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Current time:0:00Total duration:8:12

Video transcript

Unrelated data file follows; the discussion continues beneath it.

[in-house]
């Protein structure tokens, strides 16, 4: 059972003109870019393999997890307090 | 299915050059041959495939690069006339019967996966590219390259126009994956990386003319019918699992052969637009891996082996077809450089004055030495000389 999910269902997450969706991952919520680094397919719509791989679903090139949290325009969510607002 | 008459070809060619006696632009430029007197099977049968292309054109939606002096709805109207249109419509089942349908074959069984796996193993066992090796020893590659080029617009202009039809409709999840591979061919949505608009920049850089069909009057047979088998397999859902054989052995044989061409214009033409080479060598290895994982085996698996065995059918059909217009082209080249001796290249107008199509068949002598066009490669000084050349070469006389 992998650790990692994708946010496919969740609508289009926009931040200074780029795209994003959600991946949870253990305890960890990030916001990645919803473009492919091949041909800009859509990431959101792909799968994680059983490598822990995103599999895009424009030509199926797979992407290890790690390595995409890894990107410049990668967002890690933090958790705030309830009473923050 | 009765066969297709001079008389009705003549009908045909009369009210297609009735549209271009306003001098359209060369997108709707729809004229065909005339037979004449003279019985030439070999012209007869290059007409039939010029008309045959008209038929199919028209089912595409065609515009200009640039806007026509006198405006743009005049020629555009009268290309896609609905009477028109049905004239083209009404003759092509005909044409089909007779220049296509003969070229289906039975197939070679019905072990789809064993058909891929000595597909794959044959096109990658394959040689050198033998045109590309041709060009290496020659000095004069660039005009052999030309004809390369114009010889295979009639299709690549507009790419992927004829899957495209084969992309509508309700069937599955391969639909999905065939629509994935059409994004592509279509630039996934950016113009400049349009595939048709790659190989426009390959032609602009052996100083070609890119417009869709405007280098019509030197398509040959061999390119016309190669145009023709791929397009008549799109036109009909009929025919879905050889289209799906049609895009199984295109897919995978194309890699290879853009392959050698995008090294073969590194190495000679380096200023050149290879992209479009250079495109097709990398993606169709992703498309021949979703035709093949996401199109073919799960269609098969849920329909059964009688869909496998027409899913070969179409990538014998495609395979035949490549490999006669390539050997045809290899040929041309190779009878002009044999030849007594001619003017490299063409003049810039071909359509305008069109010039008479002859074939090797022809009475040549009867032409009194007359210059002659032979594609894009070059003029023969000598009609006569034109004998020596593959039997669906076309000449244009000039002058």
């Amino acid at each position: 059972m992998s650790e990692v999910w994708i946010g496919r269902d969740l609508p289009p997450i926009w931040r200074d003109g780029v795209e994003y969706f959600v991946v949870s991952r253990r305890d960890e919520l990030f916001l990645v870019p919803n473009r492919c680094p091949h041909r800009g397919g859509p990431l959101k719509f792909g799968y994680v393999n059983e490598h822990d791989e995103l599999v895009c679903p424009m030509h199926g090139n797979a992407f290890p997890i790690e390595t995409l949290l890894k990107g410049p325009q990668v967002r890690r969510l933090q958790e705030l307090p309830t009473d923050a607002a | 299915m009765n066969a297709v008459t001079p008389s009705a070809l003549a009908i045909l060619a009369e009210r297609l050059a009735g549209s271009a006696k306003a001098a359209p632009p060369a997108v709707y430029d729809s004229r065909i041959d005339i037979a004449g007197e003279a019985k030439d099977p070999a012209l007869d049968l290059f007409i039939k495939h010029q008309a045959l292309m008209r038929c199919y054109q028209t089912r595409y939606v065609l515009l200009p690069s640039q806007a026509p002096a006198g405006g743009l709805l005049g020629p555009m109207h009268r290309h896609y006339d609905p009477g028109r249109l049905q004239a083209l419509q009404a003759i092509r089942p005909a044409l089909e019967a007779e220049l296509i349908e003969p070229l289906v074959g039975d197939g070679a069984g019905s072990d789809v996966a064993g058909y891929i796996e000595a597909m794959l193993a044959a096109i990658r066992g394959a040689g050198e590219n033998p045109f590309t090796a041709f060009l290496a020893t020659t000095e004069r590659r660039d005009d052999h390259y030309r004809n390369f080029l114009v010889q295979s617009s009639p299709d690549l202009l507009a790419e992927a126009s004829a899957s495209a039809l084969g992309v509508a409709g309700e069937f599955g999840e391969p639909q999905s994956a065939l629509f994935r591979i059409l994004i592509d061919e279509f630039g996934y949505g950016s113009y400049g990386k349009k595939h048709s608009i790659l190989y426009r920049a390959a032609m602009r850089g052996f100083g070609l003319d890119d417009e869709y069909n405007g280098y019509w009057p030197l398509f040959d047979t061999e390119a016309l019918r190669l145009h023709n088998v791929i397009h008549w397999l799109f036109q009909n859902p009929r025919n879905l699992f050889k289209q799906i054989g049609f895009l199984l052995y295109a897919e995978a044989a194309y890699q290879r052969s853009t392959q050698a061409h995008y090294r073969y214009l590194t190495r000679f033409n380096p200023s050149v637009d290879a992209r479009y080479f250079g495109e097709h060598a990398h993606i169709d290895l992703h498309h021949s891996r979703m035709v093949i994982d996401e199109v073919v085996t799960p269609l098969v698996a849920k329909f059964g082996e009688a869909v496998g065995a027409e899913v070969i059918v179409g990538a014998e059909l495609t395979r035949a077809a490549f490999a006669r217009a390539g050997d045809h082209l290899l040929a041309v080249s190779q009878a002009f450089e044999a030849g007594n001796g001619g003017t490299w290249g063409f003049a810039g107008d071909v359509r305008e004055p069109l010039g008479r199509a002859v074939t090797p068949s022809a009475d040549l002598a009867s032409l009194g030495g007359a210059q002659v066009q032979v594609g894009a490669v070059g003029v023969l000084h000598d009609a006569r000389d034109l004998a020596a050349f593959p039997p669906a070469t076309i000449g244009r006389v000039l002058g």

- Imagine you're standing in front of an obstacle. The question we are going to try to answer in this video, is what must be the minimum distance, between you and the obstacle for you to hear an echo. Now at first you may be like, wait a second, why should there be a minimum distance to hear an echo? So, let's first understand what the question is before we try and answer it. So, let's take an example. Imagine you shout "Yo!" and that sound will go hit the rock and reflect back towards you and you might hear an echo. But here's the thing, we've seen in a previous video that in order to hear a distinct echo the time gap between the original sound and the reflected sound must at least be .1 second. So, you see if the obstacles are very close to us then you hear the reflection very quickly. Less than .1 second. And your brain cannot distinguish between the original sound and the reflected sound and as a result we'll hear both the sounds together as one single sound and we won't hear an echo. But, if the obstacle is far away such that the reflected sound reaches you after .1 seconds then your brain can tell between the original sound and the reflected sound. And as a result we can hear a distinct echo. And if you need more clarity on this then we have spoken a lot about it and we have done a demonstration in a previous video. So it would be a good idea to go back, watch that video and then come back over here. But anyways, now hopefully we understand why there must be a minimum distance. A minimum distance is needed so that the sound spends enough time in the air before reflecting and coming towards you so that we can hear the distinct echo. And so the question is, what is that minimum distance? So let's try to solve this. Let's say that the minimum distance between you and that obstacle is d. So D is that minimum distance, let's say. Then what do we know? Well, we know that if the obstacle is at the minimum distance the time taken by the sound to hit that obstacle and come back to you must be exactly .1 second. Right? That's why if the obstacle is closer, the time taken will be smaller and we won't hear the echo. But if the obstacle is farther, then the time taken will be larger than .1 second and we will be able to hear the echo. And so at the minimum distance the time taken must be exactly .1 second. So we know that time taken by the sound to come back. We also know the speed of sound. The speed of sound in air is pretty close to 340 meters per second. Now of course this speed does depend on a lot of things like, it depends upon the breeze and depends upon the medium like whether its air or water. It also depends on the temperature, but at normal temperatures in air the speed of sound is close to this number. So we know the speed of sound. And so, knowing the speed and the time for which the sound is spending in the air, can we calculate the value of d? How do we do this? Well we know one connection between speed, time and distance. And that connection is speed equals distance over time. And so maybe we can use this formula and substitute the numbers and find the value of d. So, you know what, it'll be great idea to first see if you can try this yourself. So go ahead, pause the video. Take a pen and paper and see if you can do this on yourself first. All right, let's do this. So let's plug in. We know the speed of sound is 340 meters per second, so the speed of sound is 340 meters per second. That equals distance divided by time. We know time, let's put that first. The time is .1 second. And what's the distance? Well you might think distance is d, but its not. You see, the sound has to go forward and then come back to hear the echo. So the total distance traveled by the sound is two times the value of d. So it will be two d. It makes sense, right? This .1 second is the time for which the sound is going forward and backward. And so the total distance has to be two d. And if you look carefully, from here onwards we just have to figure out what d is. That means all we have to do is algebra. And so, again, if you couldn't do it before, great idea to try to do the algebra from here onwards and see if you can calculate the value of d. So again, pause the video and see if you can do this. All right, let's do it. So since I want to calculate what d is let me first get rid of the denominator. To do that, I multiply by .1 second on both sides. .1 seconds here, .1 seconds over here. And so the .1 seconds divides out on the right and over here the second divides out. So what do we have? Well on the left hand side we have 340 into .1. 340 into .1 is 34. So that will be 34 and there is a meter over here. And on the right hand side we have two d. Now to calculate what d is, I want to get rid of this two. So to do that I am going to divide now by two on both sides. And so the two cancels and what we are left with is 34 by two. That is 17 meters. That equals d. And there's our answer. So this means that the minimum distance the obstacle needs to be at to hear an echo is 17 meters. So if the obstacles are closer than 17 meters, we won't hear the echo. And so this explains why we don't hear echoes in our rooms. That's just because the walls and the ceilings, basically anything that can reflect sound is much closer than 17 meters. But if you go at the mountains you have open space and the mountains are very far away. Much farther than 17 meters and that's why we can hear echoes usually at the mountains. And so what did we learn in the video? Well we learned how to calculate the minimum distance to hear an echo. To do that, we need to remember one thing. That the time gap between the original sound and the reflected sound must be at least .1 second. Then all we have to do is use the formula speed equals distance by time and with that we could calculate the value of that minimum distance.